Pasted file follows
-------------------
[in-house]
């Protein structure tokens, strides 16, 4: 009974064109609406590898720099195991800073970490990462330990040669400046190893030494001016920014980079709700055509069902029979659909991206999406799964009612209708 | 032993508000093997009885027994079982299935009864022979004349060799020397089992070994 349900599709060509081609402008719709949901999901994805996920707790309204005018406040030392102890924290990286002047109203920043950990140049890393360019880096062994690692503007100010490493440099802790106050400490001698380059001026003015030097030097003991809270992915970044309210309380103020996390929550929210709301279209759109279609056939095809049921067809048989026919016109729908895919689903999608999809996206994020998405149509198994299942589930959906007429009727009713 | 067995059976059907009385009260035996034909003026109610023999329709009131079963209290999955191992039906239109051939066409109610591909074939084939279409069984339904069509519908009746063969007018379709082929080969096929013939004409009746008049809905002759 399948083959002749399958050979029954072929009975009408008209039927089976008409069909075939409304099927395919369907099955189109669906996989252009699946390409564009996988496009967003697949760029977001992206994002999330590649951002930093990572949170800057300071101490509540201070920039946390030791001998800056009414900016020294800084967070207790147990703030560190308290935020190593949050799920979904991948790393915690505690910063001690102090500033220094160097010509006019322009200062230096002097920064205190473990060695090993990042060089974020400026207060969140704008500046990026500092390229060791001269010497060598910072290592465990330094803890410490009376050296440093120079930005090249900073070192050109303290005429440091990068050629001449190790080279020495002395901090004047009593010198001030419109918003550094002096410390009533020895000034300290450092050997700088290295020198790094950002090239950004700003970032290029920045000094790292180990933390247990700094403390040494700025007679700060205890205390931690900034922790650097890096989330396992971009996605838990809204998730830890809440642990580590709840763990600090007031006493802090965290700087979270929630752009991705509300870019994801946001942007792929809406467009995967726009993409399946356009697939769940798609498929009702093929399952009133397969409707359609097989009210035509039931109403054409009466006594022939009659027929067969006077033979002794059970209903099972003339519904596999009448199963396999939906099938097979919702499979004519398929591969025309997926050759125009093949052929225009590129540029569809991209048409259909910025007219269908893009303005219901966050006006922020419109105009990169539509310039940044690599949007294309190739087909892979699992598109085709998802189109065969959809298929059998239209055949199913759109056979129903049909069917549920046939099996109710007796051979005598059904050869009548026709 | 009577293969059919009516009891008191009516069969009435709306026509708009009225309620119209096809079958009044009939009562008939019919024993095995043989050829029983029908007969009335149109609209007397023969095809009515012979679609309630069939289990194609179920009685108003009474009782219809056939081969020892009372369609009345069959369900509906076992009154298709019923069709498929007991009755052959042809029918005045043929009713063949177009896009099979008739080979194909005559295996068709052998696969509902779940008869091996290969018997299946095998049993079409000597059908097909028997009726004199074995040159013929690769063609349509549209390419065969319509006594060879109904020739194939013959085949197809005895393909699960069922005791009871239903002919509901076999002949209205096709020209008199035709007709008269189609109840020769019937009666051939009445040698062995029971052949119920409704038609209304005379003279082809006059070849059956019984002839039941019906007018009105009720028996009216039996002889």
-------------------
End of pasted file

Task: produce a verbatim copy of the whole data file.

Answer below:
[in-house]
């Protein structure tokens, strides 16, 4: 009974064109609406590898720099195991800073970490990462330990040669400046190893030494001016920014980079709700055509069902029979659909991206999406799964009612209708 | 032993508000093997009885027994079982299935009864022979004349060799020397089992070994 349900599709060509081609402008719709949901999901994805996920707790309204005018406040030392102890924290990286002047109203920043950990140049890393360019880096062994690692503007100010490493440099802790106050400490001698380059001026003015030097030097003991809270992915970044309210309380103020996390929550929210709301279209759109279609056939095809049921067809048989026919016109729908895919689903999608999809996206994020998405149509198994299942589930959906007429009727009713 | 067995059976059907009385009260035996034909003026109610023999329709009131079963209290999955191992039906239109051939066409109610591909074939084939279409069984339904069509519908009746063969007018379709082929080969096929013939004409009746008049809905002759 399948083959002749399958050979029954072929009975009408008209039927089976008409069909075939409304099927395919369907099955189109669906996989252009699946390409564009996988496009967003697949760029977001992206994002999330590649951002930093990572949170800057300071101490509540201070920039946390030791001998800056009414900016020294800084967070207790147990703030560190308290935020190593949050799920979904991948790393915690505690910063001690102090500033220094160097010509006019322009200062230096002097920064205190473990060695090993990042060089974020400026207060969140704008500046990026500092390229060791001269010497060598910072290592465990330094803890410490009376050296440093120079930005090249900073070192050109303290005429440091990068050629001449190790080279020495002395901090004047009593010198001030419109918003550094002096410390009533020895000034300290450092050997700088290295020198790094950002090239950004700003970032290029920045000094790292180990933390247990700094403390040494700025007679700060205890205390931690900034922790650097890096989330396992971009996605838990809204998730830890809440642990580590709840763990600090007031006493802090965290700087979270929630752009991705509300870019994801946001942007792929809406467009995967726009993409399946356009697939769940798609498929009702093929399952009133397969409707359609097989009210035509039931109403054409009466006594022939009659027929067969006077033979002794059970209903099972003339519904596999009448199963396999939906099938097979919702499979004519398929591969025309997926050759125009093949052929225009590129540029569809991209048409259909910025007219269908893009303005219901966050006006922020419109105009990169539509310039940044690599949007294309190739087909892979699992598109085709998802189109065969959809298929059998239209055949199913759109056979129903049909069917549920046939099996109710007796051979005598059904050869009548026709 | 009577293969059919009516009891008191009516069969009435709306026509708009009225309620119209096809079958009044009939009562008939019919024993095995043989050829029983029908007969009335149109609209007397023969095809009515012979679609309630069939289990194609179920009685108003009474009782219809056939081969020892009372369609009345069959369900509906076992009154298709019923069709498929007991009755052959042809029918005045043929009713063949177009896009099979008739080979194909005559295996068709052998696969509902779940008869091996290969018997299946095998049993079409000597059908097909028997009726004199074995040159013929690769063609349509549209390419065969319509006594060879109904020739194939013959085949197809005895393909699960069922005791009871239903002919509901076999002949209205096709020209008199035709007709008269189609109840020769019937009666051939009445040698062995029971052949119920409704038609209304005379003279082809006059070849059956019984002839039941019906007018009105009720028996009216039996002889």